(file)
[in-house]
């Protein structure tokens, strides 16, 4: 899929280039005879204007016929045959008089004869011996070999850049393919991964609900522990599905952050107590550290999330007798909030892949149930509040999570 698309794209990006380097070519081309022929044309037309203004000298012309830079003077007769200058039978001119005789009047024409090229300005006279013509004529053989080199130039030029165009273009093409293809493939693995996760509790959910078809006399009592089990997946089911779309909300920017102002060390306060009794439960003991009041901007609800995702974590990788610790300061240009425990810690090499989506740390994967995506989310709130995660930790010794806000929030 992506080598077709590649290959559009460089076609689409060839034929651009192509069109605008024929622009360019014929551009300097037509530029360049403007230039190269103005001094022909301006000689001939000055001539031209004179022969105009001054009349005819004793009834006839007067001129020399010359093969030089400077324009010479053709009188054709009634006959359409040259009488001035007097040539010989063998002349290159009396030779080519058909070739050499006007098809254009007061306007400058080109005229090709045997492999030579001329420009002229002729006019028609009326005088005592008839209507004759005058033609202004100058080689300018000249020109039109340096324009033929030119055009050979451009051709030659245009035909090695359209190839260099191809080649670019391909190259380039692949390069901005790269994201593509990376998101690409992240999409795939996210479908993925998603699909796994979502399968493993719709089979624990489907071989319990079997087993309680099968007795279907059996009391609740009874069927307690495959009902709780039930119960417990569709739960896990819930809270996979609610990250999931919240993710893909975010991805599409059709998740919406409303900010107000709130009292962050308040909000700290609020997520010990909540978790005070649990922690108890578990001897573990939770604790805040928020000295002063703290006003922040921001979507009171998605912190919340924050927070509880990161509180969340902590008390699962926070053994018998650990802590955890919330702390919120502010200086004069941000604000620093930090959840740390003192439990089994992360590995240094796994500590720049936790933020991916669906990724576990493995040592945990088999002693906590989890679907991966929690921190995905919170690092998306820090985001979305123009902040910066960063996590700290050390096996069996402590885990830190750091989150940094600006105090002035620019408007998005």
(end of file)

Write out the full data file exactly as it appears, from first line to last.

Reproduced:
[in-house]
């Protein structure tokens, strides 16, 4: 899929280039005879204007016929045959008089004869011996070999850049393919991964609900522990599905952050107590550290999330007798909030892949149930509040999570 698309794209990006380097070519081309022929044309037309203004000298012309830079003077007769200058039978001119005789009047024409090229300005006279013509004529053989080199130039030029165009273009093409293809493939693995996760509790959910078809006399009592089990997946089911779309909300920017102002060390306060009794439960003991009041901007609800995702974590990788610790300061240009425990810690090499989506740390994967995506989310709130995660930790010794806000929030 992506080598077709590649290959559009460089076609689409060839034929651009192509069109605008024929622009360019014929551009300097037509530029360049403007230039190269103005001094022909301006000689001939000055001539031209004179022969105009001054009349005819004793009834006839007067001129020399010359093969030089400077324009010479053709009188054709009634006959359409040259009488001035007097040539010989063998002349290159009396030779080519058909070739050499006007098809254009007061306007400058080109005229090709045997492999030579001329420009002229002729006019028609009326005088005592008839209507004759005058033609202004100058080689300018000249020109039109340096324009033929030119055009050979451009051709030659245009035909090695359209190839260099191809080649670019391909190259380039692949390069901005790269994201593509990376998101690409992240999409795939996210479908993925998603699909796994979502399968493993719709089979624990489907071989319990079997087993309680099968007795279907059996009391609740009874069927307690495959009902709780039930119960417990569709739960896990819930809270996979609610990250999931919240993710893909975010991805599409059709998740919406409303900010107000709130009292962050308040909000700290609020997520010990909540978790005070649990922690108890578990001897573990939770604790805040928020000295002063703290006003922040921001979507009171998605912190919340924050927070509880990161509180969340902590008390699962926070053994018998650990802590955890919330702390919120502010200086004069941000604000620093930090959840740390003192439990089994992360590995240094796994500590720049936790933020991916669906990724576990493995040592945990088999002693906590989890679907991966929690921190995905919170690092998306820090985001979305123009902040910066960063996590700290050390096996069996402590885990830190750091989150940094600006105090002035620019408007998005």